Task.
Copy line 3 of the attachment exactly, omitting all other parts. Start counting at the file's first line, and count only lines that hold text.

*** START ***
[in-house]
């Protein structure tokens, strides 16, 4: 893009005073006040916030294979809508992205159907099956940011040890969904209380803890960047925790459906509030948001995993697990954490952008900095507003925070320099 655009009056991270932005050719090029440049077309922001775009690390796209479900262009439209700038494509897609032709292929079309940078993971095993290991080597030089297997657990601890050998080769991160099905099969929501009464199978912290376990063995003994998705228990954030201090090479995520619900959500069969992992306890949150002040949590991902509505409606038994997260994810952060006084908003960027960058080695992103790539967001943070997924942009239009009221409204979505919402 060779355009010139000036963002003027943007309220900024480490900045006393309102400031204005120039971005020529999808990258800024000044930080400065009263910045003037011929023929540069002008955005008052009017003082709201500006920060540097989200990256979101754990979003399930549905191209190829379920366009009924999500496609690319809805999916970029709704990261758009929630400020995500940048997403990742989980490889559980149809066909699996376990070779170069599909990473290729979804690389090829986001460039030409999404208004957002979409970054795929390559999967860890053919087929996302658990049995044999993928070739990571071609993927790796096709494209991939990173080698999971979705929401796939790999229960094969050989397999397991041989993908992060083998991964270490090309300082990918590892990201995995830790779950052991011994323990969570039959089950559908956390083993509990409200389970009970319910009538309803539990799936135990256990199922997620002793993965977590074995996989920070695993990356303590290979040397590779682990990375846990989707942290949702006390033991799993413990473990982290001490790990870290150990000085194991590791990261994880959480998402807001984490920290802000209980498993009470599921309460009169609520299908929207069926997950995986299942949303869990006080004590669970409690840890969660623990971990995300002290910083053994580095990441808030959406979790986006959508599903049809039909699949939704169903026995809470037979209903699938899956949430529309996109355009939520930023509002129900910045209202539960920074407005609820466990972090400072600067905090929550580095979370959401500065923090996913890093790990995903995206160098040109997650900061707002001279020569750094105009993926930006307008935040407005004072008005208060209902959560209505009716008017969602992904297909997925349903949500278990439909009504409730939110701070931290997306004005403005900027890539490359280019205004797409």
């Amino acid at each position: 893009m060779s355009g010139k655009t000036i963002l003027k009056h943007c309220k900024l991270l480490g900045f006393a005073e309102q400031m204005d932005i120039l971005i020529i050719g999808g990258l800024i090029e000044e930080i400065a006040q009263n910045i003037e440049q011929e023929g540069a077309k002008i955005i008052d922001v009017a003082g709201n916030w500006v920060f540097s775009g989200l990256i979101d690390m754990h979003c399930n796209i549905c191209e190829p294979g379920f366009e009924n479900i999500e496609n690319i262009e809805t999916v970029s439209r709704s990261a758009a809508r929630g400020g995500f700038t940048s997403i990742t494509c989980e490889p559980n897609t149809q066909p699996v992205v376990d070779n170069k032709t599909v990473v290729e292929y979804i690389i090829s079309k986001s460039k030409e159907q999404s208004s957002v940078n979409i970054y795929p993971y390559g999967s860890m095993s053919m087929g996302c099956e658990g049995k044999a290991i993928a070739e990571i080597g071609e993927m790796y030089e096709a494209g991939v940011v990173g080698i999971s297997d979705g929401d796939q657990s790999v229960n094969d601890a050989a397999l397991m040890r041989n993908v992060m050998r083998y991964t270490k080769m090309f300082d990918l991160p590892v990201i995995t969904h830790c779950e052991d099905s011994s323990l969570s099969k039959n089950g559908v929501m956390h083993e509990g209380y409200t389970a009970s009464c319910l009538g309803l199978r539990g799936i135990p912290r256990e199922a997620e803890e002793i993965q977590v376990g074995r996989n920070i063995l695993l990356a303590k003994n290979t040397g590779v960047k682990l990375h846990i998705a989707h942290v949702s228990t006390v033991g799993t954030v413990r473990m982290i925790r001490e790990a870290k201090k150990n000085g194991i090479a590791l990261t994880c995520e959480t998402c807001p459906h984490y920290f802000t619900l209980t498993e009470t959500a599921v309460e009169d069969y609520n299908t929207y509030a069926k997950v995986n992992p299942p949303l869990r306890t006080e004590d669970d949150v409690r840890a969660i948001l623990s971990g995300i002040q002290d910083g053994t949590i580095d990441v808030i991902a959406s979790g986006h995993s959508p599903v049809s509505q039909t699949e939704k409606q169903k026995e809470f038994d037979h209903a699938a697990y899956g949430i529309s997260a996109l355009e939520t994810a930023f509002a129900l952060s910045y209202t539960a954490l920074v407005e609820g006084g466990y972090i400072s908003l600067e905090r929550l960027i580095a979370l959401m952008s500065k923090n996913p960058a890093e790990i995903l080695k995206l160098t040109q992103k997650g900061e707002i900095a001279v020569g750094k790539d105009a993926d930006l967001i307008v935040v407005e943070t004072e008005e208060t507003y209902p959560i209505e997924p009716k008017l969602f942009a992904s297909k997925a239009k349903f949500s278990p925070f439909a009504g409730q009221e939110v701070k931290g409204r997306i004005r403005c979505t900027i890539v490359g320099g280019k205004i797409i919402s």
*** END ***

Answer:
């Amino acid at each position: 893009m060779s355009g010139k655009t000036i963002l003027k009056h943007c309220k900024l991270l480490g900045f006393a005073e309102q400031m204005d932005i120039l971005i020529i050719g999808g990258l800024i090029e000044e930080i400065a006040q009263n910045i003037e440049q011929e023929g540069a077309k002008i955005i008052d922001v009017a003082g709201n916030w500006v920060f540097s775009g989200l990256i979101d690390m754990h979003c399930n796209i549905c191209e190829p294979g379920f366009e009924n479900i999500e496609n690319i262009e809805t999916v970029s439209r709704s990261a758009a809508r929630g400020g995500f700038t940048s997403i990742t494509c989980e490889p559980n897609t149809q066909p699996v992205v376990d070779n170069k032709t599909v990473v290729e292929y979804i690389i090829s079309k986001s460039k030409e159907q999404s208004s957002v940078n979409i970054y795929p993971y390559g999967s860890m095993s053919m087929g996302c099956e658990g049995k044999a290991i993928a070739e990571i080597g071609e993927m790796y030089e096709a494209g991939v940011v990173g080698i999971s297997d979705g929401d796939q657990s790999v229960n094969d601890a050989a397999l397991m040890r041989n993908v992060m050998r083998y991964t270490k080769m090309f300082d990918l991160p590892v990201i995995t969904h830790c779950e052991d099905s011994s323990l969570s099969k039959n089950g559908v929501m956390h083993e509990g209380y409200t389970a009970s009464c319910l009538g309803l199978r539990g799936i135990p912290r256990e199922a997620e803890e002793i993965q977590v376990g074995r996989n920070i063995l695993l990356a303590k003994n290979t040397g590779v960047k682990l990375h846990i998705a989707h942290v949702s228990t006390v033991g799993t954030v413990r473990m982290i925790r001490e790990a870290k201090k150990n000085g194991i090479a590791l990261t994880c995520e959480t998402c807001p459906h984490y920290f802000t619900l209980t498993e009470t959500a599921v309460e009169d069969y609520n299908t929207y509030a069926k997950v995986n992992p299942p949303l869990r306890t006080e004590d669970d949150v409690r840890a969660i948001l623990s971990g995300i002040q002290d910083g053994t949590i580095d990441v808030i991902a959406s979790g986006h995993s959508p599903v049809s509505q039909t699949e939704k409606q169903k026995e809470f038994d037979h209903a699938a697990y899956g949430i529309s997260a996109l355009e939520t994810a930023f509002a129900l952060s910045y209202t539960a954490l920074v407005e609820g006084g466990y972090i400072s908003l600067e905090r929550l960027i580095a979370l959401m952008s500065k923090n996913p960058a890093e790990i995903l080695k995206l160098t040109q992103k997650g900061e707002i900095a001279v020569g750094k790539d105009a993926d930006l967001i307008v935040v407005e943070t004072e008005e208060t507003y209902p959560i209505e997924p009716k008017l969602f942009a992904s297909k997925a239009k349903f949500s278990p925070f439909a009504g409730q009221e939110v701070k931290g409204r997306i004005r403005c979505t900027i890539v490359g320099g280019k205004i797409i919402s």